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Special Report: The Anatomy of an Investigation

CEDAR RAPIDS, IA (CBS 2/FOX 28) --  It starts with a phone call.

In a perfect world, it leads to an arrest.

“The faster you can get police presence on the scene of an incident or crime, the higher likelihood of making an arrest occurs,” said Captain Steve O’Konek with the Cedar Rapids Police Department

Often times, however, conducting an investigation is like putting together a puzzle - without knowing what the cover looks like.

It means getting there is rarely simple.

It’s something Sgt. Kent Choate knows all about. He helped investigate the murder of Christina Sanouban, the Cedar Rapids woman found dead in her tub back in September of 2000.

The story was featured on the cable show 'Forensic Files' on truTV.

“There were just a lot of things that fit in that case that made it a somewhat complex case,” Chaote said.

So in a homicide case, what happens between the call and the cuffs? It's certainly a lot more than you can jam into an hour of television.

“What they show in an hour sometimes takes us months, weeks to obtain,” O’Konek said.

Crime Scene Unit Investigator John McDaniel is their Adam Rose, minus the Hollywood theatrics.

“We actually have a pretty nice lab for a police department of our size,” McDaniel said.

His job is to collect and analyze evidence from the scene, and find where the next piece fits in the puzzle.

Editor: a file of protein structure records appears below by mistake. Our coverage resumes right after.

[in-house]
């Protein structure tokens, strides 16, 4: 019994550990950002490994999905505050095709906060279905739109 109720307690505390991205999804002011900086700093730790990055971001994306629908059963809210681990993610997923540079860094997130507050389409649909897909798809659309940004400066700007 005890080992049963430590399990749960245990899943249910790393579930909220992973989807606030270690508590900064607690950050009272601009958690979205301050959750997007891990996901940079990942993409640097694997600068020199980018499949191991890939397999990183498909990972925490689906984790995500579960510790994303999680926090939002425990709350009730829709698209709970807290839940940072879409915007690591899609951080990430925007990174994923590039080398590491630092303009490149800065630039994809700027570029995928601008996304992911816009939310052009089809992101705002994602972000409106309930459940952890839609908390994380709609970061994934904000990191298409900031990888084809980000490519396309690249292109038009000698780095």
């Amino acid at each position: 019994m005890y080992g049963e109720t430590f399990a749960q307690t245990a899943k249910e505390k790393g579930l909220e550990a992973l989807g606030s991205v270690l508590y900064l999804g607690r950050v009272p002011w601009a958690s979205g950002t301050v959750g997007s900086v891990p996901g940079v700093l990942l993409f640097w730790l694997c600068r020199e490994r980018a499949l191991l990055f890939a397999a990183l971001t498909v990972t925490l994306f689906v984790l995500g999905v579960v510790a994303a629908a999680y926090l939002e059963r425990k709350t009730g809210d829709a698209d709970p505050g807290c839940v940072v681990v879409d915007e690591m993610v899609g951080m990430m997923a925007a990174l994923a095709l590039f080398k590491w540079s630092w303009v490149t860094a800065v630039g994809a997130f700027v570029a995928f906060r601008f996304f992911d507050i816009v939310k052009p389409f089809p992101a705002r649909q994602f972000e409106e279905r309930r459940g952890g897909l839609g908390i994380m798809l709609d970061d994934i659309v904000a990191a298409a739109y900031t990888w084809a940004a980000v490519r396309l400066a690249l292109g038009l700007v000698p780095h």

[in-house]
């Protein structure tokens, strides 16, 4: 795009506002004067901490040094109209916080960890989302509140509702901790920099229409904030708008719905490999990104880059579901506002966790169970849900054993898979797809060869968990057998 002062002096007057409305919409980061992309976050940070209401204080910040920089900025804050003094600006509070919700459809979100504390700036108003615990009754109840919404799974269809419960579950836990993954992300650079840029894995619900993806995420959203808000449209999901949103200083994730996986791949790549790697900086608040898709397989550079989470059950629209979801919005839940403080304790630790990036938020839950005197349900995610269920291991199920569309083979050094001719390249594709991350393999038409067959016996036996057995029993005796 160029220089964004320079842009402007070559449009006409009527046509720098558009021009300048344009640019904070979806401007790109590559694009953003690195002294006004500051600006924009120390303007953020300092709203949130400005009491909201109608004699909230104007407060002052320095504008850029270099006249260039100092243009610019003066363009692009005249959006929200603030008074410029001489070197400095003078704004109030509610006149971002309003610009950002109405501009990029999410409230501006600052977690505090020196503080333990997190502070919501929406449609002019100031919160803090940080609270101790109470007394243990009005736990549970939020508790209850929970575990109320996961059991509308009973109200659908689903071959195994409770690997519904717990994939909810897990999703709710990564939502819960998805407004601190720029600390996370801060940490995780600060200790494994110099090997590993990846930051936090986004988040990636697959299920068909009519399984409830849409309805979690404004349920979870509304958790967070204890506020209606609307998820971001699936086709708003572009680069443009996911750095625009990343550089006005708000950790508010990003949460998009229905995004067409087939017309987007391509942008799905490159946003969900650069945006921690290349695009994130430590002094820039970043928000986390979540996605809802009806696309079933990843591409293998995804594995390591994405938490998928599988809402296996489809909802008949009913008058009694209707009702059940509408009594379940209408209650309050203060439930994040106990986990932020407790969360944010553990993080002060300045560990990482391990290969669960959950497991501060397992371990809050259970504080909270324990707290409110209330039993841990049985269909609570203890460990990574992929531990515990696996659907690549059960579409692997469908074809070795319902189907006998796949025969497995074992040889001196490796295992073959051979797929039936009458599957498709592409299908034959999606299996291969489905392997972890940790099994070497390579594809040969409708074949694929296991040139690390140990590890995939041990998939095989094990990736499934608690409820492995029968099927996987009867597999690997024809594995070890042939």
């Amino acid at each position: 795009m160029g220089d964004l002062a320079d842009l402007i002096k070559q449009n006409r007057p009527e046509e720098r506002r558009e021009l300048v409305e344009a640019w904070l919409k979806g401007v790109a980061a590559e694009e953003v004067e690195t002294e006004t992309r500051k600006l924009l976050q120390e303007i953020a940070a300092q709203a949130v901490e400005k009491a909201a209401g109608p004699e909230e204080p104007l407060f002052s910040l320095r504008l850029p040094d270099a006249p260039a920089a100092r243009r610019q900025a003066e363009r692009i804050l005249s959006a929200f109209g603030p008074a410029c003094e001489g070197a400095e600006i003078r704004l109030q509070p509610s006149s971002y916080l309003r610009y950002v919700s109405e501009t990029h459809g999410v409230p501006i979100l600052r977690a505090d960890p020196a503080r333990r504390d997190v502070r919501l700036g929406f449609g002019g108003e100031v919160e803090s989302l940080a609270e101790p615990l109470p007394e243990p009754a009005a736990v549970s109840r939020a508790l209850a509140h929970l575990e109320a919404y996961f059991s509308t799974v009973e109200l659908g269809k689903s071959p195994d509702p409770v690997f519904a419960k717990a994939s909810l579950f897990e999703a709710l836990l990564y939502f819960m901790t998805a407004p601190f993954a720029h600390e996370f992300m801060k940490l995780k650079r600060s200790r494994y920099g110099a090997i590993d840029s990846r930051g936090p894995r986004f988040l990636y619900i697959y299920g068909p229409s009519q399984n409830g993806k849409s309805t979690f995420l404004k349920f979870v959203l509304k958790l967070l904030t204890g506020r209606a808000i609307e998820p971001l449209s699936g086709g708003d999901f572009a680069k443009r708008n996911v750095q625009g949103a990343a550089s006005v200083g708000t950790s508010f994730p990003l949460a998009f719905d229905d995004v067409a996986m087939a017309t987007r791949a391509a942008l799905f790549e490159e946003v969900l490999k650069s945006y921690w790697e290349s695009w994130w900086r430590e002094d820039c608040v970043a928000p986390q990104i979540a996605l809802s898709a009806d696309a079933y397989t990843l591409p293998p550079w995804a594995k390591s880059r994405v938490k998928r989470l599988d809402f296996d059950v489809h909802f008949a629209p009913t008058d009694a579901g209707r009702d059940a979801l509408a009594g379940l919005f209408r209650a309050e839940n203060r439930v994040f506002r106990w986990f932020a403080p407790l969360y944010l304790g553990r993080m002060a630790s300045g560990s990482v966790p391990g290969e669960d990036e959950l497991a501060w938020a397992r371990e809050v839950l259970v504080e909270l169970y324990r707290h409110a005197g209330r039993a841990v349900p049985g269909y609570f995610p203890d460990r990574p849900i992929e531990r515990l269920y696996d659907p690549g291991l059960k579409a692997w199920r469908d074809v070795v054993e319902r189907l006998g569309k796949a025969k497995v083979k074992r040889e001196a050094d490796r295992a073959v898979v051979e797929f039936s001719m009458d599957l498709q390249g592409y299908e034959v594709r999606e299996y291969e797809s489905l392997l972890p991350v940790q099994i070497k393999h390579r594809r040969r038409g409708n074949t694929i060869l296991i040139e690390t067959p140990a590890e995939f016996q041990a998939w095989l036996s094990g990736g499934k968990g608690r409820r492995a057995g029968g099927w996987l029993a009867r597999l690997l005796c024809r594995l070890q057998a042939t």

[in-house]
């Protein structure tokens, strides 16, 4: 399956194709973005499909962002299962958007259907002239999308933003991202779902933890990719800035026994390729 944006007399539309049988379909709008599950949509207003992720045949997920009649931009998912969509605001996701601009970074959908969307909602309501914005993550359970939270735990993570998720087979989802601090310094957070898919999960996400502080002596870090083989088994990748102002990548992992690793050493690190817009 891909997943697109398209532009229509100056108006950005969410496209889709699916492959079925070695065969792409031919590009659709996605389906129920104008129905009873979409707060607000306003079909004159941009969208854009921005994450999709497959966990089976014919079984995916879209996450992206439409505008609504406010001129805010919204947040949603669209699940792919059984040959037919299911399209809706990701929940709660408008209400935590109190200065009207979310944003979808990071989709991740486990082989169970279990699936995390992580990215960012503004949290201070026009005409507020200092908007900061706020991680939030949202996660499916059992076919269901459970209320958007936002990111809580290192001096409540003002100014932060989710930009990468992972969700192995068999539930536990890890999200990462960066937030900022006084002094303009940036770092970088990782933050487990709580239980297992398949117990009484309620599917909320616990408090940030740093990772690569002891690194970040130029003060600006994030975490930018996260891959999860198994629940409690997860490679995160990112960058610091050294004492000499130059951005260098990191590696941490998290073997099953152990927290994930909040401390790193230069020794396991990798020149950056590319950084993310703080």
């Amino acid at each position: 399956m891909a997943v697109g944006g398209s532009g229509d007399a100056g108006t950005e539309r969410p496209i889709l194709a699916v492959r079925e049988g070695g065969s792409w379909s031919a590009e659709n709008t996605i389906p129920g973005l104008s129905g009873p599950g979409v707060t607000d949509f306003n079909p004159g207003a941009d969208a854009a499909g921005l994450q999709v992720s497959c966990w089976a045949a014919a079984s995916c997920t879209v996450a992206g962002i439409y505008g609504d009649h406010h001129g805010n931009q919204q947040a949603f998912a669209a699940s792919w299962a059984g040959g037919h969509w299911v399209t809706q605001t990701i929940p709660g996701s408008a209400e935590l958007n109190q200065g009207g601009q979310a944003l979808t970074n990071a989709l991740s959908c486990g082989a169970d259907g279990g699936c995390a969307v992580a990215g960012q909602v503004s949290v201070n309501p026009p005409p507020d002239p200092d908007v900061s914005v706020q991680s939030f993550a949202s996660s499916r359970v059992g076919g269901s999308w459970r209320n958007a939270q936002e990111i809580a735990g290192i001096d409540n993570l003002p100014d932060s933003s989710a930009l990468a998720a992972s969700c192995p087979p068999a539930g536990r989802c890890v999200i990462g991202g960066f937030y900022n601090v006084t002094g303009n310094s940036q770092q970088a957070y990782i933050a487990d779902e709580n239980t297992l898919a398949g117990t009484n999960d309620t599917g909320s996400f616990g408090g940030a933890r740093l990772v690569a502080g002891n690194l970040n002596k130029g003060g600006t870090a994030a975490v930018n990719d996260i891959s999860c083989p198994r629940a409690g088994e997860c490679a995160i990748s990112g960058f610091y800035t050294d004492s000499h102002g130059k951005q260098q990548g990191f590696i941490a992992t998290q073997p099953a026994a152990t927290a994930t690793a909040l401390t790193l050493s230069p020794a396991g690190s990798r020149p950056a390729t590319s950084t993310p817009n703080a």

“A lot of this's tough to get evidence off of it,” McDaniel said.

The strength of a successful prosecution depends on it.

Often times, those discoveries in the lab can lead investigators to more persons of interest, and to a very vital step - the interview.

“The goal is to get as much information as we can, whether it's a witness, a suspect, it doesn't matter,” Choate said.

“If everybody we can get involved in the investigation can give us a different viewpoint of what happened, that really helps us build a case,” O’Konek said.

They interview while navigating the limitations.

“Sometimes changes in the law, some cases, may change the way we interview or collect that information,” Choate said.

The hope is the evidence, analysis, and interviews eventually intersect.

After the murder of Washington High Student Latahsa Roundtree last September, It took 5 months to round up the suspects.

“It takes making sure we have evidence beyond a reasonable doubt that that person committed that crime,” O’Konek said.

In the case of Christina Sanouban, all the patience paid off.

“Everything fit together in the end, but it's the bits and pieces that just got fed in throughout the process that finally allowed us to make an arrest,” Chaote said.

Eventually Carlos Robinson was convicted of first degree are dozens of other criminals every year.

It starts with a call, and it ends because of the investigators' calling. A calling that gives them a reason for waking up every morning.

“When you're able to bring someone to justice, it's a win for us, it's a win for the victim's family as well,” Chaote said.

The department kept itself pretty busy last year. In 2012, the criminal investigations department took on more than 2,000 cases.
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